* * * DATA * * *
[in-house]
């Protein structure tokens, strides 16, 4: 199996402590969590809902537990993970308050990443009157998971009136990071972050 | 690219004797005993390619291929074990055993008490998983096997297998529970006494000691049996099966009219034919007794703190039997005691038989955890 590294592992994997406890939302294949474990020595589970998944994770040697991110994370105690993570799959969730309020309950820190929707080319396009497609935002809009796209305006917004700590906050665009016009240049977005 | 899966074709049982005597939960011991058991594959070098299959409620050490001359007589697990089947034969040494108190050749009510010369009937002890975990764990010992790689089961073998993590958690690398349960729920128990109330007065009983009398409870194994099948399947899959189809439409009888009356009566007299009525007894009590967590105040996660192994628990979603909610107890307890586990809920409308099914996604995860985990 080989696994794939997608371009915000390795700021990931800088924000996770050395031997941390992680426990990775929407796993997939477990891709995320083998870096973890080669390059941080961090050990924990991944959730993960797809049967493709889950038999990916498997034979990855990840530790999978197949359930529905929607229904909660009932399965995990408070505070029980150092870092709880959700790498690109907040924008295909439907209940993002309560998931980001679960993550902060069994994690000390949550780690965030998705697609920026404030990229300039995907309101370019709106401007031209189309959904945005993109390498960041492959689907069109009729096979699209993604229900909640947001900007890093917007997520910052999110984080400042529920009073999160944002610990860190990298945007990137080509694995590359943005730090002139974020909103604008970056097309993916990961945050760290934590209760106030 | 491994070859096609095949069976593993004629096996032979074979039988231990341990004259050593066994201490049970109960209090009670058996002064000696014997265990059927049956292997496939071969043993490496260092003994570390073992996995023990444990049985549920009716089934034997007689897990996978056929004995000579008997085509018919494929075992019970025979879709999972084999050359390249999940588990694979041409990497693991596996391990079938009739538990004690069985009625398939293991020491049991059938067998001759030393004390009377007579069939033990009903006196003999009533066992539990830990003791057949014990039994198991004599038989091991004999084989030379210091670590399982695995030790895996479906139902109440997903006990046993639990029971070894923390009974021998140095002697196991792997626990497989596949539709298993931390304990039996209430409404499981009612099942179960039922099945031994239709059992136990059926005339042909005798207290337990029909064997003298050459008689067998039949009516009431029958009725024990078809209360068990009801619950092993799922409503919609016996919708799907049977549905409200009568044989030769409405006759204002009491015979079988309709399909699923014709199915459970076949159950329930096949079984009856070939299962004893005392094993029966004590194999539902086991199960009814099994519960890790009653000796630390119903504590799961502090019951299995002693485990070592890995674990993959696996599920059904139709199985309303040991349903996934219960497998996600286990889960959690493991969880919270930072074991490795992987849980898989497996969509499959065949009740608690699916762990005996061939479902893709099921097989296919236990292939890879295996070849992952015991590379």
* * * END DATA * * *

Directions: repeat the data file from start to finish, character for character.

[in-house]
């Protein structure tokens, strides 16, 4: 199996402590969590809902537990993970308050990443009157998971009136990071972050 | 690219004797005993390619291929074990055993008490998983096997297998529970006494000691049996099966009219034919007794703190039997005691038989955890 590294592992994997406890939302294949474990020595589970998944994770040697991110994370105690993570799959969730309020309950820190929707080319396009497609935002809009796209305006917004700590906050665009016009240049977005 | 899966074709049982005597939960011991058991594959070098299959409620050490001359007589697990089947034969040494108190050749009510010369009937002890975990764990010992790689089961073998993590958690690398349960729920128990109330007065009983009398409870194994099948399947899959189809439409009888009356009566007299009525007894009590967590105040996660192994628990979603909610107890307890586990809920409308099914996604995860985990 080989696994794939997608371009915000390795700021990931800088924000996770050395031997941390992680426990990775929407796993997939477990891709995320083998870096973890080669390059941080961090050990924990991944959730993960797809049967493709889950038999990916498997034979990855990840530790999978197949359930529905929607229904909660009932399965995990408070505070029980150092870092709880959700790498690109907040924008295909439907209940993002309560998931980001679960993550902060069994994690000390949550780690965030998705697609920026404030990229300039995907309101370019709106401007031209189309959904945005993109390498960041492959689907069109009729096979699209993604229900909640947001900007890093917007997520910052999110984080400042529920009073999160944002610990860190990298945007990137080509694995590359943005730090002139974020909103604008970056097309993916990961945050760290934590209760106030 | 491994070859096609095949069976593993004629096996032979074979039988231990341990004259050593066994201490049970109960209090009670058996002064000696014997265990059927049956292997496939071969043993490496260092003994570390073992996995023990444990049985549920009716089934034997007689897990996978056929004995000579008997085509018919494929075992019970025979879709999972084999050359390249999940588990694979041409990497693991596996391990079938009739538990004690069985009625398939293991020491049991059938067998001759030393004390009377007579069939033990009903006196003999009533066992539990830990003791057949014990039994198991004599038989091991004999084989030379210091670590399982695995030790895996479906139902109440997903006990046993639990029971070894923390009974021998140095002697196991792997626990497989596949539709298993931390304990039996209430409404499981009612099942179960039922099945031994239709059992136990059926005339042909005798207290337990029909064997003298050459008689067998039949009516009431029958009725024990078809209360068990009801619950092993799922409503919609016996919708799907049977549905409200009568044989030769409405006759204002009491015979079988309709399909699923014709199915459970076949159950329930096949079984009856070939299962004893005392094993029966004590194999539902086991199960009814099994519960890790009653000796630390119903504590799961502090019951299995002693485990070592890995674990993959696996599920059904139709199985309303040991349903996934219960497998996600286990889960959690493991969880919270930072074991490795992987849980898989497996969509499959065949009740608690699916762990005996061939479902893709099921097989296919236990292939890879295996070849992952015991590379």